Arkansas is a musical state. This state has had far more than its share of music legends and pioneers in a vast variety of genres. If you look closely, you will start to notice certain towns in Arkansas have become associated with specific types of music. Newport and Northeast Arkansas may well be the epicenter of rockabilly music. Mountain View has been proclaimed the “Folk Music Capitol of the World.” And Helena has its strong connections to the heyday of blues music. Although the town certainly has its own notable history, Fort Smith rarely, if ever, seems to be mentioned when discussing music in Arkansas.

Well, don’t tell River Valley native and singer/songwriter Luke Pruitt any of that.

His newest project – Songs of Home Pt. 2: A Novella Album – is Fort Smith music. It’s slated for release later this year. Even though some of the tracks are from Pruitt’s perspective, don’t start thinking that this album is just a sentimental autobiographical self indulgence. It is far from that. Fort Smith has always been a city of immigrants, whether it’s former Europeans embarking on travels towards the old west, the Vietnamese refugees of the mid 1970s, or the current influx of Latino workers. Pruitt is not only aware of this but shows a great deal of empathy telling the stories of those struggling to make Fort Smith their new home. Storytelling is one of Pruitt’s strong suits.

“Well, it is about the concept of “home”, first of all, which is a broad and abstract theme to say the least,” said Pruitt. “So to be more specific, it is about seeking our place in the world, finding solace in times of struggle, and ultimately finding peace and joy, especially through the family structure and our kinship with others.”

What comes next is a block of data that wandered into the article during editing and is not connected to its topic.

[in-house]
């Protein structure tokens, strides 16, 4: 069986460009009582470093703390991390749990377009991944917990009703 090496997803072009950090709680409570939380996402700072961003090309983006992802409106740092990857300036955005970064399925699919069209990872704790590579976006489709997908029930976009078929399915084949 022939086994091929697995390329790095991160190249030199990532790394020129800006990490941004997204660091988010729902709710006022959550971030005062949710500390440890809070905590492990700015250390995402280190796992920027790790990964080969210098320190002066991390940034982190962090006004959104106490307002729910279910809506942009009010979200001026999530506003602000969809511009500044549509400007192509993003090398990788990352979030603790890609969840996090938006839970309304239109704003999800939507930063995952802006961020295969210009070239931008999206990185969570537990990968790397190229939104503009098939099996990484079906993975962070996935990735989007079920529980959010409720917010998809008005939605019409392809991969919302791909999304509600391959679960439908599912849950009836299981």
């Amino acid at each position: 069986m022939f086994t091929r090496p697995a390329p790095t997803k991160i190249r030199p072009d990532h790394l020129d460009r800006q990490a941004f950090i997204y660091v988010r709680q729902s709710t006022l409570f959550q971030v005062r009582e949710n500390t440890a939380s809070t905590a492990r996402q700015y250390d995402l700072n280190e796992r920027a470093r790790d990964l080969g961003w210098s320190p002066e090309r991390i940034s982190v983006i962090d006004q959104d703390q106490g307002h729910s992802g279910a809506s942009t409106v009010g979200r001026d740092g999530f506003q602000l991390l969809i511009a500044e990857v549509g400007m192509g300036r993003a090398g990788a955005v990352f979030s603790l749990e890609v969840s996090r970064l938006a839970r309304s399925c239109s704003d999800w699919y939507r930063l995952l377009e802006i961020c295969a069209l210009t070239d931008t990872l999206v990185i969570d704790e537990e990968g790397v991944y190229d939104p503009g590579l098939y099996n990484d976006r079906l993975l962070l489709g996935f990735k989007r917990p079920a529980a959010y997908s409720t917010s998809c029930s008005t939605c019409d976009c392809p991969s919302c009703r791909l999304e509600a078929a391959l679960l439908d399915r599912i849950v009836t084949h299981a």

Many of the musical influences that he credits are cerebral singer songwriters of the 1970s, the likes of Paul Simon, Randy Newman and Joni Mitchell, all great storytellers. That influence shows, not only in the storytelling but also in the music accompanying the stories. For instance: a Paul Simon groove is evident in the song “My First Job” and “Coyotaje” has a very Joni Mitchell-esque refrain. That jaunty Randy Newman feel is apparent in “Two Kinds of People.” He also cites literature as having a strong influence on his songwriting.

“From a lyrical standpoint, though, I feel like literature had as much influence as any songwriters, specifically short stories,” he said. “I was reading a lot of Hemingway shorts and a lot of Raymond Carver.”

The production and musicianship heard on the album also seem very reminiscent of that seminal era in American music. The sweet sounds of a harmonica can be heard towards the ending of “Because of You” and put you in the mind of those great 1970s Stevie Wonder recordings.

It would be hasty to say that Luke Pruitt has defined the Fort Smith sound. but if you pay close attention and listen hard, you can’t help but see how the city has helped define his sound.